The Philadelphia Federal Reserve’s Manufacturing Business Outlook Survey slumped 14 points in August to 11.9, way short of the forecast. That’s the lowest reading for an index that has largely beaten forecasts under Donald Trump, specifically 21 months.
Nearly 32% of the manufacturers reported increases in overall activity this month, while 20 percent reported decreases. The new orders index fell 22 points to just 9.9. More than 34% of the firms reported an increase in new orders, while 24% reported a decrease.
Though manufacturing firms in the mid-Atlantic region continued to report overall higher employment, increases were less widespread in August.
Only 18% of the responding firms reported increases in employment for the month, down from 24% last month. Only 4% reported decreases in employment. The current employment index fell 3 points to 14.3, and the current average workweek index fell by 3 points.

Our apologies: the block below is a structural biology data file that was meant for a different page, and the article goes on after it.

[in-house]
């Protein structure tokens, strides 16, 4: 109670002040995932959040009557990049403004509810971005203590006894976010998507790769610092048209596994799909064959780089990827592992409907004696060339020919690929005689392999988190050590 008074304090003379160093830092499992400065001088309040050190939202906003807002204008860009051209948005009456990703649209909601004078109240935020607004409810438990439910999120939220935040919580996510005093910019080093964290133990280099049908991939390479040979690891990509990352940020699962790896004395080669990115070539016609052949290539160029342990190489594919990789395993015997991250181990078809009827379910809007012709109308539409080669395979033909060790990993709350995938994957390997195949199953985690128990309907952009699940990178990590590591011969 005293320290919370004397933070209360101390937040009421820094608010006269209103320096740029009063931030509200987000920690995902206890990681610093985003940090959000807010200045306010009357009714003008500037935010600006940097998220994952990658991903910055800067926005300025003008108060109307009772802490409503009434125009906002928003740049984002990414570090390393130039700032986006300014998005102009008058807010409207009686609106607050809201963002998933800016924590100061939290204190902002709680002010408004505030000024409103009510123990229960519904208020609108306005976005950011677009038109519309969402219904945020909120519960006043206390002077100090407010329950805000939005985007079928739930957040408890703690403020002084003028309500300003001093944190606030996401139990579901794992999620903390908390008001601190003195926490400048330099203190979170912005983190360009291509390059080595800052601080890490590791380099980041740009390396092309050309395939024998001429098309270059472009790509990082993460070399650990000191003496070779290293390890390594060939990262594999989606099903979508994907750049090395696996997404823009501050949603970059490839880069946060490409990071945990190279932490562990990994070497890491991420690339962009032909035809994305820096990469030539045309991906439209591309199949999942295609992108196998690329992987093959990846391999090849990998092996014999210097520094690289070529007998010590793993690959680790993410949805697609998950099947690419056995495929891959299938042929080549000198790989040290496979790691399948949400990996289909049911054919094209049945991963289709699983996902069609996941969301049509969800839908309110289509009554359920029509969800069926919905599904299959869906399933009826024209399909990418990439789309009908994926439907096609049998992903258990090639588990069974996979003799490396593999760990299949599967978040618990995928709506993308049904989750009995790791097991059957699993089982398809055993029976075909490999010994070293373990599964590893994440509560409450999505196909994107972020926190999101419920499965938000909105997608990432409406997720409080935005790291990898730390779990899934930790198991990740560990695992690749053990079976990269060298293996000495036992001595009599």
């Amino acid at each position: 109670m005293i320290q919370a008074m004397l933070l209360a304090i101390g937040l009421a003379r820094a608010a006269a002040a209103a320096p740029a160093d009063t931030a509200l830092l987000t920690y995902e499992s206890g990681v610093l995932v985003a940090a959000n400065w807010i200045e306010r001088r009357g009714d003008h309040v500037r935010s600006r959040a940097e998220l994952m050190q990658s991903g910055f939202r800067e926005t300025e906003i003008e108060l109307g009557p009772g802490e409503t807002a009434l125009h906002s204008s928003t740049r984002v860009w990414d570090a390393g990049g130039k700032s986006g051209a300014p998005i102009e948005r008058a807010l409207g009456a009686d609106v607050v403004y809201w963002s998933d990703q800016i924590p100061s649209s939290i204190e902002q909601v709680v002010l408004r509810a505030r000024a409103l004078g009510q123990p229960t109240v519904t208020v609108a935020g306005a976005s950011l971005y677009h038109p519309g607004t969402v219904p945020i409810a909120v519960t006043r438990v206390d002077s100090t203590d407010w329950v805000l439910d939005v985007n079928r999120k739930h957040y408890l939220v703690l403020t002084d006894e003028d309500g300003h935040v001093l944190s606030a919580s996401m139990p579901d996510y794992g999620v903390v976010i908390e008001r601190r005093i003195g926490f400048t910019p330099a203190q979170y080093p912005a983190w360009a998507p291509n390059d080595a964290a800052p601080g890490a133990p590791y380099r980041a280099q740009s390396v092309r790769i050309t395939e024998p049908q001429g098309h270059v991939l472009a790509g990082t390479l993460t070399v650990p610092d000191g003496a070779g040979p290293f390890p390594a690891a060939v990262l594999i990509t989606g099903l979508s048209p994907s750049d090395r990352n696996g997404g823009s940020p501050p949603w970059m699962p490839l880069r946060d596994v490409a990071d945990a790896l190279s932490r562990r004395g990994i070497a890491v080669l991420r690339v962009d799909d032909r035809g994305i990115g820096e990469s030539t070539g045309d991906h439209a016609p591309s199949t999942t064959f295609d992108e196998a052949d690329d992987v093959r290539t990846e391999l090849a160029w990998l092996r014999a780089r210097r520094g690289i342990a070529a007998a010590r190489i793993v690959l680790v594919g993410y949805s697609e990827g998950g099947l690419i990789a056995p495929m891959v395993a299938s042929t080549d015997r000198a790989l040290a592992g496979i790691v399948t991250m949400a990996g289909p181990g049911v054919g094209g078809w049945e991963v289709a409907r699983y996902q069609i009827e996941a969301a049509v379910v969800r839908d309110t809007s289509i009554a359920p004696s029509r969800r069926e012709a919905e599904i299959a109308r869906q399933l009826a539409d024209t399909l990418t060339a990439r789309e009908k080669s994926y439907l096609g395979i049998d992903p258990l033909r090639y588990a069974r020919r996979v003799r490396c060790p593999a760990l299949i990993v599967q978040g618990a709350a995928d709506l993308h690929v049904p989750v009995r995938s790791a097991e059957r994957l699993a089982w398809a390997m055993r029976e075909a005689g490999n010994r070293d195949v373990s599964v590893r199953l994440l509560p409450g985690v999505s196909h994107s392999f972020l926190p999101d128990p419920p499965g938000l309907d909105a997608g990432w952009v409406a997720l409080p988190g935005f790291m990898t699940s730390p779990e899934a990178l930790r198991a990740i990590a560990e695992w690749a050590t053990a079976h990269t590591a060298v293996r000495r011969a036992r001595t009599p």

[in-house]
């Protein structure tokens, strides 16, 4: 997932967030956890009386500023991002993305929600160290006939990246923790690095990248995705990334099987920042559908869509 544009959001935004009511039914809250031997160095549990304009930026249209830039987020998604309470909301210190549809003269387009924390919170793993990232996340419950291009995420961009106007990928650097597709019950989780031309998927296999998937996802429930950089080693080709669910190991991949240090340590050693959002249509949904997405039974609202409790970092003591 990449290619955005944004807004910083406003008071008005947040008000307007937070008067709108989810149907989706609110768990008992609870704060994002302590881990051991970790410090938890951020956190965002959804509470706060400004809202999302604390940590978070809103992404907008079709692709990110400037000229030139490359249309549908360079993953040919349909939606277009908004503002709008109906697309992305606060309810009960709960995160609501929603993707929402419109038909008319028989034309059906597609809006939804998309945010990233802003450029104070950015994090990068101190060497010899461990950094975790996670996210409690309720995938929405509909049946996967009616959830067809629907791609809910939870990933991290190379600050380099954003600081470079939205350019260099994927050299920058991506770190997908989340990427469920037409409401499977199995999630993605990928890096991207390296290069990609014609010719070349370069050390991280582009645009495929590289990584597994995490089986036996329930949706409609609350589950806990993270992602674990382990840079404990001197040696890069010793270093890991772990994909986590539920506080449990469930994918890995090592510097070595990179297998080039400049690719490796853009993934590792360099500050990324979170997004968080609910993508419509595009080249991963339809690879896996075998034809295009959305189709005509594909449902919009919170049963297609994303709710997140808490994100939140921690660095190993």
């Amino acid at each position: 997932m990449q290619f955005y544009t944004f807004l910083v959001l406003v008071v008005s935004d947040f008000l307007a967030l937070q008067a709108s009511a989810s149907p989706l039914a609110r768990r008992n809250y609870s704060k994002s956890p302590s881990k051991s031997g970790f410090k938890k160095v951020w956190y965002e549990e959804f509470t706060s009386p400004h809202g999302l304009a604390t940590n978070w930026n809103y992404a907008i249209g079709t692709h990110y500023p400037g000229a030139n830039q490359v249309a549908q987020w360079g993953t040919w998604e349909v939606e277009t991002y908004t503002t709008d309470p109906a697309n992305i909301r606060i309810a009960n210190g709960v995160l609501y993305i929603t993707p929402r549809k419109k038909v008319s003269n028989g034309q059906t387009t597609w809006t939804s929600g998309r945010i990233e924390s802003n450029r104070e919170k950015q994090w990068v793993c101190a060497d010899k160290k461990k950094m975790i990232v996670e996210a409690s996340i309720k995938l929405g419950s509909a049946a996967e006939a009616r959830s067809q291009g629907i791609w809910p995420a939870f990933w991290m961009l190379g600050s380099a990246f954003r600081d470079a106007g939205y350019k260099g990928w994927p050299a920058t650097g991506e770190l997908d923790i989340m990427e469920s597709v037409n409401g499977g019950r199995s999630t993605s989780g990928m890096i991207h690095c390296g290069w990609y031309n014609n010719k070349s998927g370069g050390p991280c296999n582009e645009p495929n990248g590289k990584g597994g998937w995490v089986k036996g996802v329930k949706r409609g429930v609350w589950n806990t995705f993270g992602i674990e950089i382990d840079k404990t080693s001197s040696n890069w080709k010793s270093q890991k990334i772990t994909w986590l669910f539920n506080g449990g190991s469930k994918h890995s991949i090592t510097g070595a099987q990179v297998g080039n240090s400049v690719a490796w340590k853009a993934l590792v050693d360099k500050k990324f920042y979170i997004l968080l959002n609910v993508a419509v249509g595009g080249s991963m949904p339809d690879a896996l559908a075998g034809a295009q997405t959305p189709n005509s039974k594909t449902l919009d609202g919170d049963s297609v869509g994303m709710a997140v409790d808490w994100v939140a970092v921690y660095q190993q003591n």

Interestingly, given the widespread panic in the media over tariffs, the prices paid index fell 8 points in August. Price increases for purchased inputs were reported by 63% of the manufacturers, while nearly 35% of the firms reported higher prices for their own manufactured goods this month.
Still, the prices received index fell 3 points.
In the silver lining, the diffusion index for future general activity, which had declined over 4 consecutive months, rose from 29.0 in July to 38.8 in August. Over 50% of the firms expect increases in activity over the next 6 months, while 12% expect declines.
The future new orders and shipments indexes increased 10 points and 5 points, respectively. The future prices paid and received indexes ticked up even higher, with 64% of the firms expecting price increases for purchased inputs over the next 6 months and 62% expecting higher prices for their own manufactured goods.
The future employment index rose 5 points to 32.1, with almost 39% of the firms expecting to add workers over the next 6 months.